When Short’s announced Heineken (through Lagunitas U.S. Holdings) had purchased a 19.99% stake in the Northern Michigan brewery on Thursday, I wasn’t the least bit surprised. Michigan always seemed like the next logical place for big beer to purchase its next craft brand and Short’s was the most logical target. In 2015 it produced just over 41,000, putting it right in the range of other acquired breweries. It also opened several new markets in the past year, a surprising departure from its “Michigan Only, Michigan Forever” approach. The brewery announced an expansion of its production facility last September. The signs were all there.
While the sale has drawn some ire, it is nowhere near the level a deal with AB-InBev would have reached. It will be interesting to see how this plays out. Michigan is fiercely loyal to its local breweries, perhaps even to a fault. But AB-InBev-owned 10 Barrel and MillerCoors-owned Hop Valley, in similarly local-loving Oregon, have only seen growth within their state since being purchased. And we often forget that Founders, with a 30% stake acquired by Mahou San Miguel, is no longer considered craft by the Brewer’s Association definition, yet is still doing fine. (Fine is an understatement.) Plus Short’s still owns 80.01% of the brewery and still meets the craft definition. It’s fairly safe to assume it will be business as usual with a quicker than anticipated period of growth and new markets.
In the meantime Short’s continues to pump out an eclectic and eccentric collection of beers. Included in that lineup are a couple of shandies, the summer favorite beer/lemonade hybrid. He shandy and its cousin the radler have seen a bit of a resurgence as of late with a greater emphasis on sessionable beers. And while the best are light, thirst-quenching treats, far too many are cloying and obviously artificially flavored. Treetops Shandy and Power of Love fall into the first category.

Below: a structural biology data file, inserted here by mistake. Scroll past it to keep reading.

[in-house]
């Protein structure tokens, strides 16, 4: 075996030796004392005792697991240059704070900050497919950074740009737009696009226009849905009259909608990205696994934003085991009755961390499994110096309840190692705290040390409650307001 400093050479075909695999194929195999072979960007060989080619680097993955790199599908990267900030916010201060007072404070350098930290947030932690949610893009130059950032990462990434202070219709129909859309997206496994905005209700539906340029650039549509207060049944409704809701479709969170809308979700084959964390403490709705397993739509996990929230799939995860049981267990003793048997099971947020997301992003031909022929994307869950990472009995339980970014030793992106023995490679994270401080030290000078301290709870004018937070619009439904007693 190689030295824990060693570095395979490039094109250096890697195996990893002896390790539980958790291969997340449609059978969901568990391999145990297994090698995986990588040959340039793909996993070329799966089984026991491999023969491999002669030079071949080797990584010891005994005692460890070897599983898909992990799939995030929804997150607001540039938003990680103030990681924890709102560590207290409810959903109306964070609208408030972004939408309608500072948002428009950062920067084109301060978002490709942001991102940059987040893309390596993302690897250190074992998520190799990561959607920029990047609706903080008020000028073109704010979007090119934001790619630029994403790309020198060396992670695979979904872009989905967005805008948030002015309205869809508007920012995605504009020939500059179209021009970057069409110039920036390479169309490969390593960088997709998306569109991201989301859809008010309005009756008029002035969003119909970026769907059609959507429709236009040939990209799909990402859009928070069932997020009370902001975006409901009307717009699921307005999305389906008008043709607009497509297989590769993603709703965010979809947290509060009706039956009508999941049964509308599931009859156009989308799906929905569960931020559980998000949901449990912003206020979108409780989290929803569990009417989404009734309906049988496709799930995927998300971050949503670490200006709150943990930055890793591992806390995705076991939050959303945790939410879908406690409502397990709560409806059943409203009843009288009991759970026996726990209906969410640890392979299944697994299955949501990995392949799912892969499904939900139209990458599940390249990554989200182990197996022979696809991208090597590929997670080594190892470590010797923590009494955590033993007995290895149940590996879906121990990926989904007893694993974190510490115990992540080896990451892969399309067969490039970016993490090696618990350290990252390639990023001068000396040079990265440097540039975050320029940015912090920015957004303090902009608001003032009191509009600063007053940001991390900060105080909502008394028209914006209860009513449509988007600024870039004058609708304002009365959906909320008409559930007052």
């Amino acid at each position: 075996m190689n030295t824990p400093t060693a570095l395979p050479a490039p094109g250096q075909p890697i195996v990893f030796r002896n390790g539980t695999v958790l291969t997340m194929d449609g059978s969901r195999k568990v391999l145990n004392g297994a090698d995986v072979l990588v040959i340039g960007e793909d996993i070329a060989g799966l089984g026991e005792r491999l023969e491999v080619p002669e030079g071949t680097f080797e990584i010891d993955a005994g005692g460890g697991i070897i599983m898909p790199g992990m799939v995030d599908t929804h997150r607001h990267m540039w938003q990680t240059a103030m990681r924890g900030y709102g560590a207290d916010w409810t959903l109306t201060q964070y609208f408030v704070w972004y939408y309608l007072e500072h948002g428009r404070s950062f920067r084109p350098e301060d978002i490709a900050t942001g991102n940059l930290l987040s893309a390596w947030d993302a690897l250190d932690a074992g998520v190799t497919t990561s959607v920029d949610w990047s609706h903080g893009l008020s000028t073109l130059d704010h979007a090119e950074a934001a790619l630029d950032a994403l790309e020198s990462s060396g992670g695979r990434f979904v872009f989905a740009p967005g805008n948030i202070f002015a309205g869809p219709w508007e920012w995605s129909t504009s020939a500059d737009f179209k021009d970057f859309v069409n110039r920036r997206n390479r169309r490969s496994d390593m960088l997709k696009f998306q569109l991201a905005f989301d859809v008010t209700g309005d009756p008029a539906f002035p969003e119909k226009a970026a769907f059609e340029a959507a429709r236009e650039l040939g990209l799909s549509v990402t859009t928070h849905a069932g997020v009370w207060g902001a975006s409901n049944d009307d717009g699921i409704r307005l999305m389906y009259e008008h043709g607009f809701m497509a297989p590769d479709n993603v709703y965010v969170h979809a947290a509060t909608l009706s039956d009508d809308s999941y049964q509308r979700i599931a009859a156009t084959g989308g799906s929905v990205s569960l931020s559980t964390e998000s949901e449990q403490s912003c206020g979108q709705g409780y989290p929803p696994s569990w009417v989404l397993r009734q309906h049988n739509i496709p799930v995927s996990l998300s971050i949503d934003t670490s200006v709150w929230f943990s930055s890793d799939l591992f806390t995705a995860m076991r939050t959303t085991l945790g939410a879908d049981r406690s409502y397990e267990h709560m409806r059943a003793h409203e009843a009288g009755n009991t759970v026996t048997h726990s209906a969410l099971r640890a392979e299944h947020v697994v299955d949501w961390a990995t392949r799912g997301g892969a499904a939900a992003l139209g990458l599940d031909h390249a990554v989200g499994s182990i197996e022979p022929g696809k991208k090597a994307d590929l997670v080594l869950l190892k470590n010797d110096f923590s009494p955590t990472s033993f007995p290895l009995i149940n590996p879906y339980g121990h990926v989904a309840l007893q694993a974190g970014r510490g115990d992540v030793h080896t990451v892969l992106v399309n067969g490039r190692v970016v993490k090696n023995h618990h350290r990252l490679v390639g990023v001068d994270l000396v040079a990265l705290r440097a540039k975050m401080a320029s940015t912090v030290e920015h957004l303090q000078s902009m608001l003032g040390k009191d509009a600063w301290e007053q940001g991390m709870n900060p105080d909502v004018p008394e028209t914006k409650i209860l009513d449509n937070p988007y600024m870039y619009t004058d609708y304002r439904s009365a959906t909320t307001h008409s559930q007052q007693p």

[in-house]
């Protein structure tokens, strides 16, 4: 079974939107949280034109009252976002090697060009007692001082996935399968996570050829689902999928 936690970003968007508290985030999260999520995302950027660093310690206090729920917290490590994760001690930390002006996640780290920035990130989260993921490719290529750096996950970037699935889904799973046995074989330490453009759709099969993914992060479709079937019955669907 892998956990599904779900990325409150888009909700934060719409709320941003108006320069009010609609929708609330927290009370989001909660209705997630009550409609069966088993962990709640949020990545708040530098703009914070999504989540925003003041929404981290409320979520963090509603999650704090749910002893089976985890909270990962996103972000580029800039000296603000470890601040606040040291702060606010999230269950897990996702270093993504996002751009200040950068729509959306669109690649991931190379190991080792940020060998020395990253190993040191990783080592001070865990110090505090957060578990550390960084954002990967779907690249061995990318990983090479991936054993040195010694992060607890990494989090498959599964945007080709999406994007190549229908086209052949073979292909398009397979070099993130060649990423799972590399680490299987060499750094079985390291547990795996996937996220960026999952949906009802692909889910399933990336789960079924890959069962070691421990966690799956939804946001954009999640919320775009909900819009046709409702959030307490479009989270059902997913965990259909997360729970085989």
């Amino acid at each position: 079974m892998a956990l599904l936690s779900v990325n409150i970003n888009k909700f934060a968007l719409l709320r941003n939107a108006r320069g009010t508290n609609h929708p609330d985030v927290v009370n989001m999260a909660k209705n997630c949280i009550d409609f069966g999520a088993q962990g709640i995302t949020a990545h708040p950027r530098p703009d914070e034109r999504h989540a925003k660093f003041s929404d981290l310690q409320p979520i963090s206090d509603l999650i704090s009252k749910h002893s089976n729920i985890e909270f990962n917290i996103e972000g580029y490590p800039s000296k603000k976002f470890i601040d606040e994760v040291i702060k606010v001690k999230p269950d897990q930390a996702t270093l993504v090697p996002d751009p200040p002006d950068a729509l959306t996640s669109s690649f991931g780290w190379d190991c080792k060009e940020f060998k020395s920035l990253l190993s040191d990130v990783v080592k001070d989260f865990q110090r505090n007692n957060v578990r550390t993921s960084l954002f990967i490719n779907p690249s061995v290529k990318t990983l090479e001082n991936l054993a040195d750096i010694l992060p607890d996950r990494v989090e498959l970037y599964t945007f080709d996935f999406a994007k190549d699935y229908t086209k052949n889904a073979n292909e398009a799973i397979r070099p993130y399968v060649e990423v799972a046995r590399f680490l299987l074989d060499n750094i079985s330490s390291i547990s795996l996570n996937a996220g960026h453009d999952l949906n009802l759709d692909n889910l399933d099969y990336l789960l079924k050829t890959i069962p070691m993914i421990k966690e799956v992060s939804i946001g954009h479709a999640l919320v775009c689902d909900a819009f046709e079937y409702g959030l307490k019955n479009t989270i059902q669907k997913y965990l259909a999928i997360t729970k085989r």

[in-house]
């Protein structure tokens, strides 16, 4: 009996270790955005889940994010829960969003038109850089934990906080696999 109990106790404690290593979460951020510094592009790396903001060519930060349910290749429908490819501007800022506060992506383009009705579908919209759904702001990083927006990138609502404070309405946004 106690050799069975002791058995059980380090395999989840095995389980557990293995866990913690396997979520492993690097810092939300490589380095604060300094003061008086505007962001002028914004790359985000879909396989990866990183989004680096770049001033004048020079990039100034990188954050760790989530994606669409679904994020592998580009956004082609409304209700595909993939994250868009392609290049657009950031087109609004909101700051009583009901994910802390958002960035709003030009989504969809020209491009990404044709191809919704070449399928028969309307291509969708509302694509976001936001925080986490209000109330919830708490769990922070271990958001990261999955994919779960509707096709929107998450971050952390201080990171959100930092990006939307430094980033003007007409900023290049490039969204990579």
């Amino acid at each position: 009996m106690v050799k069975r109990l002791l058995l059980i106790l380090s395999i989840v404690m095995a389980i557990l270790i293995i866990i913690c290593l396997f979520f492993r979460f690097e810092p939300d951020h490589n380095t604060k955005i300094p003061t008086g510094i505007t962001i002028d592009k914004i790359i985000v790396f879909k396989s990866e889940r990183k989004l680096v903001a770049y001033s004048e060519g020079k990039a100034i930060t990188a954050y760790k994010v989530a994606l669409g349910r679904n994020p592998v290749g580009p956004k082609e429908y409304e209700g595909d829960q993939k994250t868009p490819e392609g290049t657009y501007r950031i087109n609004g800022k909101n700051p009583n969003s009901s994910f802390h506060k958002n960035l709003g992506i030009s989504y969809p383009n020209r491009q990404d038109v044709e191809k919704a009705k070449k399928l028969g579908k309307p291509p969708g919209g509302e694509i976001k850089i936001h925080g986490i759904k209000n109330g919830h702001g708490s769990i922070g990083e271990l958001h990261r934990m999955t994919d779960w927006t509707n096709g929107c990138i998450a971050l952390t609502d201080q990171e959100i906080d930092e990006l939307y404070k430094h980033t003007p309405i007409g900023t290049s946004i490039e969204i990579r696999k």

Treetops Shandy is the more classic example of the two, a simple light lager blended with Northwoods Syrup & Soda Co. lemonade. Mailing in the two bases is what typically results in a subpar shandy, so it’s uplifting to note the components of both. Short’s makes one of the better light lagers out there with its Local’s Light, while Northwoods has been hand crafting lemonade and soda for over 20 years. Treetops is fairly standard, a touch sweet with a large lemonade presence but also a malty edge that’s a reminder of the beer in the background. It’s unfussy and would pair perfectly with a round of golf on its namesake course.
Power of Love, on the other hand, is world class, the number two rated shandy on RateBeer. It adds a twist of raspberry and rosemary to the mix. The raspberry is not heavy-handed, complementing rather than dominating the flavor and supplying a secondary tart element. The rosemary imparts a tinge of herbal and pine flavor and the use of a wheat beer as the base increases the body slightly and runs a undercurrent of malt through the pink liquid. It’s a phenomenal beer that at only 2.7% can be sipped all day and still remain interesting and only slightly intoxicating.
Whether you go with the traditional Treetops or the eccentric Power of Love, there’s no wrong choice for a hot summer day. Perhaps selling a minority stake will change Short’s, but chances are the biggest change will be an increase in distribution and an added ease in procuring a six pack. In the end we can expect more off-the-wall beers in more off-the-wall places.